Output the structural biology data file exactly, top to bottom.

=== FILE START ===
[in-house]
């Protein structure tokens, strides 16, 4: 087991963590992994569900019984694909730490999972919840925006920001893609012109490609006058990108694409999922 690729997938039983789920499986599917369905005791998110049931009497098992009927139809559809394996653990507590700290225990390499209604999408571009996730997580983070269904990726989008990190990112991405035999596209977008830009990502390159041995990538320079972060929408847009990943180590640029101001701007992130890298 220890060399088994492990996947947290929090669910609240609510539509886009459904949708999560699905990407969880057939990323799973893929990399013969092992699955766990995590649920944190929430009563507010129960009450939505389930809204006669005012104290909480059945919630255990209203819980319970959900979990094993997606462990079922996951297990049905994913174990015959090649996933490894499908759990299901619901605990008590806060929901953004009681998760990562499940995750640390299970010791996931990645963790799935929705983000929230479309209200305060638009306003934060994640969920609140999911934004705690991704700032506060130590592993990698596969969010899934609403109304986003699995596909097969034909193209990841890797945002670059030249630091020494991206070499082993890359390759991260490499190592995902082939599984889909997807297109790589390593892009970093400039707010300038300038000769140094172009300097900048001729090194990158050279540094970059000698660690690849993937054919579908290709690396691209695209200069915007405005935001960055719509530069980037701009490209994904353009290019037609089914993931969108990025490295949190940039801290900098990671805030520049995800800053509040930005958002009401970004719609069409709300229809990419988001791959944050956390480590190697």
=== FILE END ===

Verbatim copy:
[in-house]
């Protein structure tokens, strides 16, 4: 087991963590992994569900019984694909730490999972919840925006920001893609012109490609006058990108694409999922 690729997938039983789920499986599917369905005791998110049931009497098992009927139809559809394996653990507590700290225990390499209604999408571009996730997580983070269904990726989008990190990112991405035999596209977008830009990502390159041995990538320079972060929408847009990943180590640029101001701007992130890298 220890060399088994492990996947947290929090669910609240609510539509886009459904949708999560699905990407969880057939990323799973893929990399013969092992699955766990995590649920944190929430009563507010129960009450939505389930809204006669005012104290909480059945919630255990209203819980319970959900979990094993997606462990079922996951297990049905994913174990015959090649996933490894499908759990299901619901605990008590806060929901953004009681998760990562499940995750640390299970010791996931990645963790799935929705983000929230479309209200305060638009306003934060994640969920609140999911934004705690991704700032506060130590592993990698596969969010899934609403109304986003699995596909097969034909193209990841890797945002670059030249630091020494991206070499082993890359390759991260490499190592995902082939599984889909997807297109790589390593892009970093400039707010300038300038000769140094172009300097900048001729090194990158050279540094970059000698660690690849993937054919579908290709690396691209695209200069915007405005935001960055719509530069980037701009490209994904353009290019037609089914993931969108990025490295949190940039801290900098990671805030520049995800800053509040930005958002009401970004719609069409709300229809990419988001791959944050956390480590190697």